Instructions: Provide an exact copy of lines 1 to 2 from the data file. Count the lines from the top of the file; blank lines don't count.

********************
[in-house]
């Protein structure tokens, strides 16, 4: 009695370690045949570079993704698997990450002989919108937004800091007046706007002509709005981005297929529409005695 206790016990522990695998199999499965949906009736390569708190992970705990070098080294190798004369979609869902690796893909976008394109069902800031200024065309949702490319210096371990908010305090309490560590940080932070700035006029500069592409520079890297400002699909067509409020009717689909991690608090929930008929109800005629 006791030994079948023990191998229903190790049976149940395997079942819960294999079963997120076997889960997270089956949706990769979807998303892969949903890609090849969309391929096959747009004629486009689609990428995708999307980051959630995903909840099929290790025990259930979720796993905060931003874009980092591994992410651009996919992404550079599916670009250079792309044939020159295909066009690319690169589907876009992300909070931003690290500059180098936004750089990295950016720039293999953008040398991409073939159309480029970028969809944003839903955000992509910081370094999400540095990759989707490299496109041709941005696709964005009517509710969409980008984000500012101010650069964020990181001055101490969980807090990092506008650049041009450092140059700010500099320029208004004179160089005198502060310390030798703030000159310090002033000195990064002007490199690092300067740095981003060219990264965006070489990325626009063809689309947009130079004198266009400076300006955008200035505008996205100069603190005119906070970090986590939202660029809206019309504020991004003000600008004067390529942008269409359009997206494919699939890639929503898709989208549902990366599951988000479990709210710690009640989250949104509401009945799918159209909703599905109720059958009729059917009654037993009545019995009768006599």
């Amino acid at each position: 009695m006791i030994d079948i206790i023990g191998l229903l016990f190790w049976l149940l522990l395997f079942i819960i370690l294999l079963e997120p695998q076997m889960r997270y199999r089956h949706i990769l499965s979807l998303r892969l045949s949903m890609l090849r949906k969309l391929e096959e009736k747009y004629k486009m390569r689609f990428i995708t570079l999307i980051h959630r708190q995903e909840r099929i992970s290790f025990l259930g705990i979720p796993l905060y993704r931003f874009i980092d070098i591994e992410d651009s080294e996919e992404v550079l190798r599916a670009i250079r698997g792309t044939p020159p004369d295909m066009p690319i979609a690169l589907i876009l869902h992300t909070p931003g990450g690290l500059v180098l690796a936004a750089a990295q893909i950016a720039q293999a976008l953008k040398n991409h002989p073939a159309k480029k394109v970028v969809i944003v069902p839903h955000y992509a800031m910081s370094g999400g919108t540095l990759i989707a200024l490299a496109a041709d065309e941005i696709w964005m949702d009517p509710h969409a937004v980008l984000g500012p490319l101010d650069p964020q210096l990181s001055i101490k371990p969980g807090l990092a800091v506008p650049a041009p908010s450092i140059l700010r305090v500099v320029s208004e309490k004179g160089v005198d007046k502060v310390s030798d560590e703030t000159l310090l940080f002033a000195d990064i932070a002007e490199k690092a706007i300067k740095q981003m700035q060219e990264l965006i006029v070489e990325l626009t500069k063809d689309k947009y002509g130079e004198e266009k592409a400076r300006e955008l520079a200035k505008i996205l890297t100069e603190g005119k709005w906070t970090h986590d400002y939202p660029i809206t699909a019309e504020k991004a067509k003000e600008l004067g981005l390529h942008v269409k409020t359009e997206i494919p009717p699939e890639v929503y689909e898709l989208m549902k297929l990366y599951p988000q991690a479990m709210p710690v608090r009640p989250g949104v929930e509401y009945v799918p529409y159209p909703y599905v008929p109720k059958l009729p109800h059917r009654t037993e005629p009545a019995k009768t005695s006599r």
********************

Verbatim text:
[in-house]
């Protein structure tokens, strides 16, 4: 009695370690045949570079993704698997990450002989919108937004800091007046706007002509709005981005297929529409005695 206790016990522990695998199999499965949906009736390569708190992970705990070098080294190798004369979609869902690796893909976008394109069902800031200024065309949702490319210096371990908010305090309490560590940080932070700035006029500069592409520079890297400002699909067509409020009717689909991690608090929930008929109800005629 006791030994079948023990191998229903190790049976149940395997079942819960294999079963997120076997889960997270089956949706990769979807998303892969949903890609090849969309391929096959747009004629486009689609990428995708999307980051959630995903909840099929290790025990259930979720796993905060931003874009980092591994992410651009996919992404550079599916670009250079792309044939020159295909066009690319690169589907876009992300909070931003690290500059180098936004750089990295950016720039293999953008040398991409073939159309480029970028969809944003839903955000992509910081370094999400540095990759989707490299496109041709941005696709964005009517509710969409980008984000500012101010650069964020990181001055101490969980807090990092506008650049041009450092140059700010500099320029208004004179160089005198502060310390030798703030000159310090002033000195990064002007490199690092300067740095981003060219990264965006070489990325626009063809689309947009130079004198266009400076300006955008200035505008996205100069603190005119906070970090986590939202660029809206019309504020991004003000600008004067390529942008269409359009997206494919699939890639929503898709989208549902990366599951988000479990709210710690009640989250949104509401009945799918159209909703599905109720059958009729059917009654037993009545019995009768006599």